3. Decisions minimize distractions. When you can’t make up your mind, everything becomes a distraction because you have nothing to focus on. A decision creates something to point your attention toward. Decisive people are more focused than indecisive people.

  4. Decisions require you to evaluate your life. Making big decisions requires you to dig deep and really examine your life, values, and preferences. You learn more about yourself when you make a significant decision.

How to Make a Wise Decision

Making smart decisions is important, but how should you make decisions? Most people are lured away from wiser decisions by options that feel good in the short-term. For example, going to a party is more fun than staying home, studying for a test, and getting a good night of sleep.

Keep these ideas in mind when making decisions:

  1. Know your values. Know what is important to you, and you’ll make fewer poor decisions. Most people can’t list their values because they’ve never considered them.

  2. Know your objectives. What are you trying to accomplish? Which option available to you brings you closer to achieving your objectives? Which option takes you further from accomplishing your goals?

  3. Rely on your experience. You’ve experienced a lot in your life and have had the chance to learn a lot. Use that knowledge and experience to make more effective decisions. Over time, everyone should be making better decisions, because they have more knowledge and experience.

  4. Gather more information if necessary. You don’t know everything, so there are times when you’ll need to seek out additional information. The more you know, the better your decision can be.

  5. Pull the trigger. However, there comes a time when you need to stop researching and start doing something. Give yourself a deadline to make a decision and stick to it.
    • Once you’ve made a decision, immediately take action, even if it’s something small. For example, if you’ve decided to run your first 10K, you might go to the library and check out a book on running.
    • Making a big decision can be a big relief, while putting off decisions is stressful. Being indecisive puts a serious load on your brain.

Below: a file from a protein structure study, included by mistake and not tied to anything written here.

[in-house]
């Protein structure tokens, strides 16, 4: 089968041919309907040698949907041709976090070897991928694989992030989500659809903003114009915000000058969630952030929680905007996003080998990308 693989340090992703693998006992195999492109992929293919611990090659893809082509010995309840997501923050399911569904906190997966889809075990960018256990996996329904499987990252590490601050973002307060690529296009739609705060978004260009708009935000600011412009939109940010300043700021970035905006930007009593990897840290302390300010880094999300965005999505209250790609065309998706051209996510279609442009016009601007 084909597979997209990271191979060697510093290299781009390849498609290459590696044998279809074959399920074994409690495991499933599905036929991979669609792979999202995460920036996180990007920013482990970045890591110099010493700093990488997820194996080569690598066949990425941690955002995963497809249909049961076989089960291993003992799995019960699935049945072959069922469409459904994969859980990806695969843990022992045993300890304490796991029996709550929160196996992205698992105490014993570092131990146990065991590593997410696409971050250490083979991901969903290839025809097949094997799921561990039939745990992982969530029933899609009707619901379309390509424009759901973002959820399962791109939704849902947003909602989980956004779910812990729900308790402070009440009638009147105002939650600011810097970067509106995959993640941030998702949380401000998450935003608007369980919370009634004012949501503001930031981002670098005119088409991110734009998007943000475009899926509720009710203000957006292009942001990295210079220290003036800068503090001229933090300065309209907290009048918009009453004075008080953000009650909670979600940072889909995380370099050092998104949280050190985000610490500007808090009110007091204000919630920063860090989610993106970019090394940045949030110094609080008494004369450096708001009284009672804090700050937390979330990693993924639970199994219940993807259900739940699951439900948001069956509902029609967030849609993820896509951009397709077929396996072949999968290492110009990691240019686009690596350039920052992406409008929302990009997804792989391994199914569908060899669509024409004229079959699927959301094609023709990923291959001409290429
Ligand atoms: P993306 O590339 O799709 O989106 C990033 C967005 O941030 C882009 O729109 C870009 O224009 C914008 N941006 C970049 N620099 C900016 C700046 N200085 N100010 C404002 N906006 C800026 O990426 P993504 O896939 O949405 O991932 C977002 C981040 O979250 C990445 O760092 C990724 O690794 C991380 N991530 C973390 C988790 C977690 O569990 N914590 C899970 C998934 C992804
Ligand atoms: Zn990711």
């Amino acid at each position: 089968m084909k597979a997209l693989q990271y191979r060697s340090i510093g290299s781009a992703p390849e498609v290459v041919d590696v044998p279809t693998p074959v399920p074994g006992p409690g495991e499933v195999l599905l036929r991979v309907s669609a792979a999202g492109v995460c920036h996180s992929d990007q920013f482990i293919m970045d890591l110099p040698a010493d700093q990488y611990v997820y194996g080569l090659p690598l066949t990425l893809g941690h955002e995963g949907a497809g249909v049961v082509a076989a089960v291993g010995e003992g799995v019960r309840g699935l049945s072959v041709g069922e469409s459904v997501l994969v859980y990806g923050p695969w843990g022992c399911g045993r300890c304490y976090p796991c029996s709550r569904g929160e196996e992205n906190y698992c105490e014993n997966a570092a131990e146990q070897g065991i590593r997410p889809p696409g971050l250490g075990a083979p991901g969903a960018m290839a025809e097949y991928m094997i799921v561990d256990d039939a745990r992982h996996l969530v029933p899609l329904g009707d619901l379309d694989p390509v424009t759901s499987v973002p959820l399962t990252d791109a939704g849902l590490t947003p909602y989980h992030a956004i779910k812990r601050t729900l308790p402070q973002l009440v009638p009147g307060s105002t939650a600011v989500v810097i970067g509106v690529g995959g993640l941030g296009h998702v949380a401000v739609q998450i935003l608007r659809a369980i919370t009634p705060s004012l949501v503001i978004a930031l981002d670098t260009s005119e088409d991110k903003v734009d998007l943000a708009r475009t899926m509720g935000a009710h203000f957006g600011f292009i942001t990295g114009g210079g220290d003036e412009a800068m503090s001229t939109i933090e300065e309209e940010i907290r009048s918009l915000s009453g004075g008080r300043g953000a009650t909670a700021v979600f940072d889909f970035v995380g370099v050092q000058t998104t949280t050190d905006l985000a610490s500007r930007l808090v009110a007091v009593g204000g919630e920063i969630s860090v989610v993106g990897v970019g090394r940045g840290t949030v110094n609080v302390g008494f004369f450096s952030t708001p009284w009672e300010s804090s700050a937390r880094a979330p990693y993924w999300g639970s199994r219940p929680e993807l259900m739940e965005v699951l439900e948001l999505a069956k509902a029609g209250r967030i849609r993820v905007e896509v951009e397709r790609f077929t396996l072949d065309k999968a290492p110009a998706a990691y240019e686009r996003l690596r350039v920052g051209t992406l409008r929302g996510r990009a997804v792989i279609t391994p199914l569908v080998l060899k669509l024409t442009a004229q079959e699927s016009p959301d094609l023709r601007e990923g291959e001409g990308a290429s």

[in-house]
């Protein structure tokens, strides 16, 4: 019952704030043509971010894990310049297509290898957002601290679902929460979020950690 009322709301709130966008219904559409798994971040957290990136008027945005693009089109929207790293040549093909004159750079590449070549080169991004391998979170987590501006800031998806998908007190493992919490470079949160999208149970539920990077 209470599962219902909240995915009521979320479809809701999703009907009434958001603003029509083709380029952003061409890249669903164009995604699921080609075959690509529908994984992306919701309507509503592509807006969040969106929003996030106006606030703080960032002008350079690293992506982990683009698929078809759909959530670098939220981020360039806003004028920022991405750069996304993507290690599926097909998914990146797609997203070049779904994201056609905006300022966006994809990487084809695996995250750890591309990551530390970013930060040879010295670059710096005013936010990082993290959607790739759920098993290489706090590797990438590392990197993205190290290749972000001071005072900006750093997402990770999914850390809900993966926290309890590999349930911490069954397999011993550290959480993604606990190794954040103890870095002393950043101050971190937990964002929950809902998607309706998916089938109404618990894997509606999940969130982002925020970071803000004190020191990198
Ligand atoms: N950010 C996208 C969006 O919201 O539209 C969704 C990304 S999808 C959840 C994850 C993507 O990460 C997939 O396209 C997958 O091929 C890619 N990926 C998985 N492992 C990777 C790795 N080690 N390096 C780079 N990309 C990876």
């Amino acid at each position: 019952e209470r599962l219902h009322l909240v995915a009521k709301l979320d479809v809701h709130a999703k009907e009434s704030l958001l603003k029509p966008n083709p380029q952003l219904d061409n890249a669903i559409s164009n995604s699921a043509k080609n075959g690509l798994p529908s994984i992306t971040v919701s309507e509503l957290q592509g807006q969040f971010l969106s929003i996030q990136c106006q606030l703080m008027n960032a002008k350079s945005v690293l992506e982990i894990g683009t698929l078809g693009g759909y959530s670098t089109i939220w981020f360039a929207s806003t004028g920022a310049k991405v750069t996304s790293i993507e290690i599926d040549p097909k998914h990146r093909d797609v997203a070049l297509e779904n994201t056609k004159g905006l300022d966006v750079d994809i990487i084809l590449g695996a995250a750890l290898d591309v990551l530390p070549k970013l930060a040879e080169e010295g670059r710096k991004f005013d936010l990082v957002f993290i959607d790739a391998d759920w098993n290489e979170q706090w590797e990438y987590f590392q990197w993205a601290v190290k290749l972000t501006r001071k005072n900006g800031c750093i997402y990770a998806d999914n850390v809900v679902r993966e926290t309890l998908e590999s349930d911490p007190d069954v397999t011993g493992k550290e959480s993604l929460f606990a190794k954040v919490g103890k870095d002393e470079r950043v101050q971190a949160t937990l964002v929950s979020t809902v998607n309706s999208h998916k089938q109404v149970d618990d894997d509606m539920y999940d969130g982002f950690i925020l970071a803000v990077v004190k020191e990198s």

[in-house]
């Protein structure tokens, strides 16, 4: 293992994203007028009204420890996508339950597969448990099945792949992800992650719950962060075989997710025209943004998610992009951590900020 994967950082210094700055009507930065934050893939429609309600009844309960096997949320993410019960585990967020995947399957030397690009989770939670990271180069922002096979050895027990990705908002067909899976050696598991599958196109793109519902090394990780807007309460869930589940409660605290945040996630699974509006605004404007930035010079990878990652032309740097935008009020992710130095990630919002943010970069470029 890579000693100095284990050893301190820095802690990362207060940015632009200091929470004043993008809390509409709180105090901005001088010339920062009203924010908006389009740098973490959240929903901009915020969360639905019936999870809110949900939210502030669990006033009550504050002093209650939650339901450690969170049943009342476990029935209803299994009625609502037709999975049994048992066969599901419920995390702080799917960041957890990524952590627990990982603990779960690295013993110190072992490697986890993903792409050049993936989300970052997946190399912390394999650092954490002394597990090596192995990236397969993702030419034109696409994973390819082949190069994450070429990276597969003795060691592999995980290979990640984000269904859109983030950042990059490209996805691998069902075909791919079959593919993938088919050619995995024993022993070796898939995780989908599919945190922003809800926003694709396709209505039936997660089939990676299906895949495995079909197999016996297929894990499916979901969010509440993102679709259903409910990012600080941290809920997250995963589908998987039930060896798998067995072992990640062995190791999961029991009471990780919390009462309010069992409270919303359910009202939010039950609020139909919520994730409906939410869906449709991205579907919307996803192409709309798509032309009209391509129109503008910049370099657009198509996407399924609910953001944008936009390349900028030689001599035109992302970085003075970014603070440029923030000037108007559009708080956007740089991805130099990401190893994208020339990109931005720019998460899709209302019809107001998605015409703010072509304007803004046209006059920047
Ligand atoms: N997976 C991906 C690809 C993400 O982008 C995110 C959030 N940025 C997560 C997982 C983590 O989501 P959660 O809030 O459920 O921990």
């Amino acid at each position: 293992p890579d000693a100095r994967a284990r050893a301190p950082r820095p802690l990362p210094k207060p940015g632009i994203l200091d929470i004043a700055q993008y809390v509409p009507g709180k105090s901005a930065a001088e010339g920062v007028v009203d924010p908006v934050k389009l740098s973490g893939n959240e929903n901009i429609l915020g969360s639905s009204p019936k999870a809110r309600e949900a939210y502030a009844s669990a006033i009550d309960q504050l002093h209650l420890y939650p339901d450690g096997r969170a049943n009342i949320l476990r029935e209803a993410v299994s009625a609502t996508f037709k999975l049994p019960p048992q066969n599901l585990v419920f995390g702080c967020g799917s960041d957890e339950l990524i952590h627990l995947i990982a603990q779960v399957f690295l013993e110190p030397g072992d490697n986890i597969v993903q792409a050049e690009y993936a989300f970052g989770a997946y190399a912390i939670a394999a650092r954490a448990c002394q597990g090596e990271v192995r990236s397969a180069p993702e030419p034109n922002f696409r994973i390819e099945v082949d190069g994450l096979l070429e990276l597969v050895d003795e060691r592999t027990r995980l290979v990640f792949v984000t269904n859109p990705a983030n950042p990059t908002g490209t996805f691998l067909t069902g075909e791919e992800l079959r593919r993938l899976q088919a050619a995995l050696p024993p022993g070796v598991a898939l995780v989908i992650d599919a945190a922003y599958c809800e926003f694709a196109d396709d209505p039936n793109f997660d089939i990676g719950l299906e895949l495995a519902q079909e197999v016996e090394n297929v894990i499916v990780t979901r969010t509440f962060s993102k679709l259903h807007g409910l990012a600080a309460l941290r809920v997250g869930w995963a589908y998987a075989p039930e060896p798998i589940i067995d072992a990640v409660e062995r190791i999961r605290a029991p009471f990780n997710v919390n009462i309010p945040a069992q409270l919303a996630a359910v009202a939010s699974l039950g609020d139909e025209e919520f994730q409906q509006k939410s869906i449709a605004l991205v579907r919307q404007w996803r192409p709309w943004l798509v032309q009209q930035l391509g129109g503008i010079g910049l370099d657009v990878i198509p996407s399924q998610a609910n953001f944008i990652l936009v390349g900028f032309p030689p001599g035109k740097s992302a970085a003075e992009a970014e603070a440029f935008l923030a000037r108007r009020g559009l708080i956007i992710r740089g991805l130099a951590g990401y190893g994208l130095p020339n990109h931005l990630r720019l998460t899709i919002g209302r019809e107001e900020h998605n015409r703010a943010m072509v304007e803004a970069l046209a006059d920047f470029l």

Decisions have the ability to completely change the direction of your life. Give each decision you make the respect it deserves but make your decisions quickly.

If you know your values and goals, most decisions are quite easy to make. Remind yourself of the consequences of failing to make a decision, and you’ll be more motivated to just decide and move forward.

Your Employment Rights as a Parent

There are certain rights you have as a parent that are protected by law.

The Family and Medical Leave Act of 1993 is the principal law that describes the rights that parents have with regards to their employment. In essence, it requires qualifying employers to provide unpaid leave for medical and family reasons. The employee’s job is protected during the leave.

Prior to this law, the rules surrounding leave for medical and family issues were up to the employers. As an employee, your leave could be denied for any reason and you could even be fired for taking leave. There was no law requiring that employees within the same company had to be treated equally and uniformly.

Let’s take a look at the benefits afforded under the law and the qualifications that must be met.


  1. Up to 12 weeks of unpaid, job-protected leave a year for the following situations:
    • To care for a new child or for the adoption or placement of a child in foster care.
    • To care for a seriously ill family member. A family member is considered to be a spouse, son, daughter, or parent. Some states also include domestic partners. Check your state.
    • To recover from your own serious illness.
    • To care for an injured family service member or to deal with issues resulting from his or her deployment.
    • Some states include other situations, such as organ or bone marrow donation, or caring for a non-seriously sick child.

  2. Other benefits:
    • Employers must provide the same health insurance benefits, including the employer’s premium contribution, as if the employee were not on leave.
    • Employers must provide the same position upon return to work. If the same position is not available, a similar position must be provided. It must be similar in pay, benefits, and responsibility.
    • Protection from retaliation by the employer for utilizing the Family and Medical Leave Act.


To qualify for the benefits under the Family and Medical Leave Act, certain conditions must be met.

  1. Employers. You must be employed by an employer with 50 or more employees within a 75-mile radius of the workplace, or be employed by a public agency; this would include schools, federal, state, and local employers.
    • Some states have taken the law further and lowered the threshold to less than 50 employees. Become familiar with the laws in your state.

  2. Length of employment. You must have worked for the employer for at least 12 months and at least 1,250 hours within the last 12 months. The 12-month employment criterion does not have to be a consecutive 12 months.

Many people are under the impression that they are still paid while taking leave under this act. But it is not required that your employer continue to pay you. Some companies will continue to pay your salary, but that is the exception and not the rule.